Like most Canadians, I received a strong dose of anti-Americanism along with my mother’s milk. In my case, it’s because my mother was an American ”” one who, like many of her fellow citizens, left the United States during the 1960s, and renounced her citizenship in disgust over the conduct of the Vietnam war.

Later in life, living in the United States for several years allowed me to develop a much more balanced view of that country, and to appreciate its many great qualities. But it was something of an uphill struggle. I was reminded of that a couple months ago, while doing some construction work with my father. At one point he asked me to pass him the ”œYankee screwdriver.”

A ”œYankee screwdriver,” for those who don’t know, is the term common- ly used in various parts of Canada to refer to a hammer.

At the time I marked it down as just one more reminder of how anti- Americanism creeps into every nook and cranny of Canadian life. Yet now as I watch the United States military pounding away at targets in Iraq, in an effort to bring freedom and democracy to that foreign land, I am reminded of the Yankee screwdriver. Along with most other Canadians, I take no issue with the overall objectives of American foreign policy. But the way they are going about achieving these objectives looks to me a lot like someone trying to hammer in a screw.

Clearly there are many issues at stake in the debate between supporters and detractors of the war in Iraq. However, there is one line of thinking that has struck me as extremely perni- cious. What many supporters of the war reveal through their arguments is a deep distaste for politics itself ”” combined with the thought that war might pro- vide, in some sense, a viable alternative.

People who support the war obvi- ously think that this invasion is going to solve more problems that it creates. They speak as though military action could cut the Gordian knot; could achieve an outcome that mere politics would be unable to secure. The inspectors and diplomats had their chance, they say, but proved unequal to the task. Now we send in the soldiers to clean things up.

There is something very seductive about this thought. Politics is an activity that almost everyone instinc- tively despises. In politics there are no total victories, and the opposition is never silenced. Politics produces only never-ending debate, bargaining, delay, compromise, appeasement, and ”œtear-stained ink.”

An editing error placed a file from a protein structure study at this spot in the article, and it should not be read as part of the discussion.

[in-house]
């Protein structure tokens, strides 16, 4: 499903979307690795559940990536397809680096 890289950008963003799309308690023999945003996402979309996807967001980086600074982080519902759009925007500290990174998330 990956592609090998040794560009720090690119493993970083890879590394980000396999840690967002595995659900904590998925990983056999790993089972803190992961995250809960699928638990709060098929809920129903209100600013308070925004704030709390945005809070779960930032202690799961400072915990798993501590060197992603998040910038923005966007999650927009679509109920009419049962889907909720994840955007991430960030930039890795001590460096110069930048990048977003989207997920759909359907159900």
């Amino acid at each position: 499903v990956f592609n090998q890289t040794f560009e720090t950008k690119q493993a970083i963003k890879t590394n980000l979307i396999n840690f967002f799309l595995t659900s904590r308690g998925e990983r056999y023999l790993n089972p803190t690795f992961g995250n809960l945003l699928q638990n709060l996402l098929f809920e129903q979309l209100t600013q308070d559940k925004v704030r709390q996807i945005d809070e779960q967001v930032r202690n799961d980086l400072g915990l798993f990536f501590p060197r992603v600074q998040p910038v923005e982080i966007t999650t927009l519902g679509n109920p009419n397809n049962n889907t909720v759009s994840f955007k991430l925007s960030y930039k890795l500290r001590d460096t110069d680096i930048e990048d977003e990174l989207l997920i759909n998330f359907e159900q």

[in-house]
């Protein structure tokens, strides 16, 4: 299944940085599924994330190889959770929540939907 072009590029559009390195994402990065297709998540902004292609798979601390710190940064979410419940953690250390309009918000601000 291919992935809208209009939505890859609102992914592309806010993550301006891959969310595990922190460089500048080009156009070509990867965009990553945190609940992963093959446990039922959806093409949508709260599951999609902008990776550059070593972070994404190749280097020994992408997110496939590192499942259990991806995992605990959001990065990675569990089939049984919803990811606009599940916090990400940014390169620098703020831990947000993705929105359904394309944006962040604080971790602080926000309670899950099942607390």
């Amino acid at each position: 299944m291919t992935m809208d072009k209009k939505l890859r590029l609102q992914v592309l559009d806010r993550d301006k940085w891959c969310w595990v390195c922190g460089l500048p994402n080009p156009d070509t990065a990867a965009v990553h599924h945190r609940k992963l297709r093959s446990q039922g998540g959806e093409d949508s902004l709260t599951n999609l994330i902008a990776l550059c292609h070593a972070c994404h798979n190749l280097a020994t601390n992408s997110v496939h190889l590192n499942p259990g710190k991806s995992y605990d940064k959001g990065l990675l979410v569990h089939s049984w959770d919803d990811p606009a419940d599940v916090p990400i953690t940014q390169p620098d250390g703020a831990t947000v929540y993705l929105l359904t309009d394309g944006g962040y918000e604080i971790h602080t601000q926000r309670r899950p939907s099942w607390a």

Thus it has always been tempting to portray the political impulse as fun- damentally a sign of weakness. Politics is described as an activity suitable only for those who lack the courage of their convictions ”” the evidence being pre- cisely their willingness to bargain them away. Since politics is fundamen- tally about compromise, anyone who participates in politics is automatically tainted by these charges.

It takes genuine wisdom to see what is wrong with these arguments, and to acquire an appreciation for the virtues of the political. Politics, like democracy, is a second-best solution to the problem of order ”” one that we adopt when we discover that all of the alternatives that are better in theory are much worse in practice.

In the modern world, military vic- tory is becoming an increasingly inef- fective substitute for politics. Back in the old days, when nations were allowed to completely crush their enemies, warfare could at least impose some semblance of order. But civilized states are no longer so unrestrained, and as a result, they leave the enemy in place embittered and looking for revenge. The finality of military victory ”” traditionally praised as one of its chief virtues ”” disappears. The history of Israel shows how a nation can win every war, and yet not resolve any of its problems.

Thus the tendency to think of warfare as a substitute for politics, or even as an effective tool of politics, is becoming increasingly anachronistic. Of course, there are certain contexts in which a prior use of force is blocking political rule, and so counterforce can have bene- ficial consequences. Afghanistan may provide a good example. But it is very dangerous to generalize from this, and to think that the military is an all-purpose instrument that can be used to achieve any political objective.

If the goal in Iraq was purely the disarmament of Saddam Hussein’s regime, then the American military is no doubt up to the task. But if the goal is to enhance the security of the United States against terrorism, or more fanci- fully, to promote democracy in Iraq, then it is very far from obvious that the military is a suitable instrument. Like the Yankee screwdriver, it may simply be the wrong tool for the job.

The reason that the United States is unlikely to achieve its political objectives through this war was summed up quite succinctly by an Iraqi man, who when asked by a jour- nalist why he was resisting the United States invasion, said simply, ”œWe don’t want to become like the Palestinians.” Perhaps Americans should be thinking a bit harder about how they are going to avoid becoming like the Israelis.

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